Photos: Alyssa Farah, Defense Department; Stephanie Grisham, Alex Wong/Getty Images; Kayleigh McEnany, Scott W. Grau/Icon Sportswire via Getty Images

White House Chief of Staff Mark Meadows has privately discussed bringing on Pentagon spokesperson Alyssa Farah or Trump campaign spokesperson Kayleigh McEnany as a new White House press secretary, two sources familiar with the talks tell Axios.

Why it matters: Meadows' start on Tuesday as Trump's new chief presents a chance to overhaul a press shop that's kept a low profile since President Trump ended the tradition of daily press secretary briefings.

  • Stephanie Grisham, who's held the post of White House press secretary and communications director since last July, has never held a formal daily briefing — a regular practice that ended under her predecessor Sarah Sanders.
  • It's not clear whether Meadows intends to replace Grisham or to bring in a press secretary to supplement her communications director role — and whether he intends to resume regular briefings on topics beyond the coronavirus.

What we're hearing: Meadows met with Farah in recent days and has discussed the possibility of the job directly with her.

  • Meadows did not respond to requests for comment.
  • Grisham told Axios: “Sounds like more palace intrigue to me, but I’ve also been in quarantine. If true, how ironic that the press secretary would hear about being replaced in the press.”

The backstory:

  • Farah, 30, served as communications director for Meadows when he chaired the House Freedom Caucus, and she has maintained a close relationship with Meadows and his aides. Before joining the Pentagon in August, Farah served as Vice President Mike Pence's press secretary.
  • McEnany, 31, was a former CNN contributor and national spokesperson for the Republican National Committee before being hired last year as press secretary for the Trump re-election campaign.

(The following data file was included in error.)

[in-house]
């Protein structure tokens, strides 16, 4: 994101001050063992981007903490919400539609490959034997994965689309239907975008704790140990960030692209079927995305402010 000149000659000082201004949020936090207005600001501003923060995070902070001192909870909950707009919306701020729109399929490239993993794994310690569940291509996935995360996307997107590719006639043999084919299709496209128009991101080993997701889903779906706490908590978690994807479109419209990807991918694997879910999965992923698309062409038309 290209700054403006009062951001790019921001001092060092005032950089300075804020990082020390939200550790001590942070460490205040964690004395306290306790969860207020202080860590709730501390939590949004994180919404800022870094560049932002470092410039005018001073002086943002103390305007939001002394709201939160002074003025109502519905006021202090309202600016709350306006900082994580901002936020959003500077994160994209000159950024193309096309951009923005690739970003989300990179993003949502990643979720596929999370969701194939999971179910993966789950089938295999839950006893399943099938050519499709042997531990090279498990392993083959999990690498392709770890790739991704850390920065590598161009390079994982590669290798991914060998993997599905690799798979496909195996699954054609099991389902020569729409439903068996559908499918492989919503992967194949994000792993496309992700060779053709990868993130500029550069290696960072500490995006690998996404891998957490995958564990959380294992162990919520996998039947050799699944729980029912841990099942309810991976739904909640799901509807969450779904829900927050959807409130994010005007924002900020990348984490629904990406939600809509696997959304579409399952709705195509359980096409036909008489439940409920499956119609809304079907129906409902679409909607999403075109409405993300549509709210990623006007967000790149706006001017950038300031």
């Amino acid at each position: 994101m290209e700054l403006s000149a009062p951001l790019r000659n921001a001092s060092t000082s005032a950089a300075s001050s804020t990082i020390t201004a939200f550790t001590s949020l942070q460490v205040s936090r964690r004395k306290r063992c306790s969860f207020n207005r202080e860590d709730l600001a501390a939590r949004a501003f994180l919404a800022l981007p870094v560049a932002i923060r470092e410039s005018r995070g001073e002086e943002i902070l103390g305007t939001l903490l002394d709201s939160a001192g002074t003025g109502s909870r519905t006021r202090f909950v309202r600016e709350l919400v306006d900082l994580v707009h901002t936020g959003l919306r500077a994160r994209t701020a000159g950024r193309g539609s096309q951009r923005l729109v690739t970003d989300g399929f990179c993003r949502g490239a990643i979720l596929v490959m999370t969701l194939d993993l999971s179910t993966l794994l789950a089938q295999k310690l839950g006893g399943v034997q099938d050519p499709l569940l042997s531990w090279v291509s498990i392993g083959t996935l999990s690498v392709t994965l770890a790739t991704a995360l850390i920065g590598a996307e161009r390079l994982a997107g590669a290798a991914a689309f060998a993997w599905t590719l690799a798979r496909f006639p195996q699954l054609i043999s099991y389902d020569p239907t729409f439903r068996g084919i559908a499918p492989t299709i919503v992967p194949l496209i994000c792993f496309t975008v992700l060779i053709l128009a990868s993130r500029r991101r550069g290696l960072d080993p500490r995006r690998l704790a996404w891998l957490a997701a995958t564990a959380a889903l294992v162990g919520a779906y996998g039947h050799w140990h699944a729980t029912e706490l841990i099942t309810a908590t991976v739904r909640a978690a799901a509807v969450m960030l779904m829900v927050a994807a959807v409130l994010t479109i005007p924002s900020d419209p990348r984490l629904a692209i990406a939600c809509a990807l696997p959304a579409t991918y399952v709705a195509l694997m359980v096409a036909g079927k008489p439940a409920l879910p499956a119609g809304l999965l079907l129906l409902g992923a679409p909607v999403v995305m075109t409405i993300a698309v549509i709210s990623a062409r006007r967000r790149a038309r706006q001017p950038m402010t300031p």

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Sen. Cory Gardner (R-Colo.) will vote to confirm President Trump's nominee to replace the late Ruth Bader Ginsburg, he announced in a statement Monday.

Why it matters: The development is a win for President Trump and Senate Majority Leader Mitch McConnell (R-Ky.). It should mean Republicans are all but assured to have enough support to hold hearings for Trump's potential nominee.

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Illustration: Sarah Grillo/Axios

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Dave Lawler, author of World
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Trump and Xi to give dueling speeches Tuesday at UN General Assembly

Illustration: Lazaro Gamio/Axios

President Trump and China’s Xi Jinping will address the UN General Assembly just minutes apart on Tuesday morning — with Russia’s Vladimir Putin following soon thereafter.

The big picture: Trump has promised a “strong message on China.” Xi, meanwhile, is expected to laud global cooperation — with the clear implication that it can be led from Beijing.

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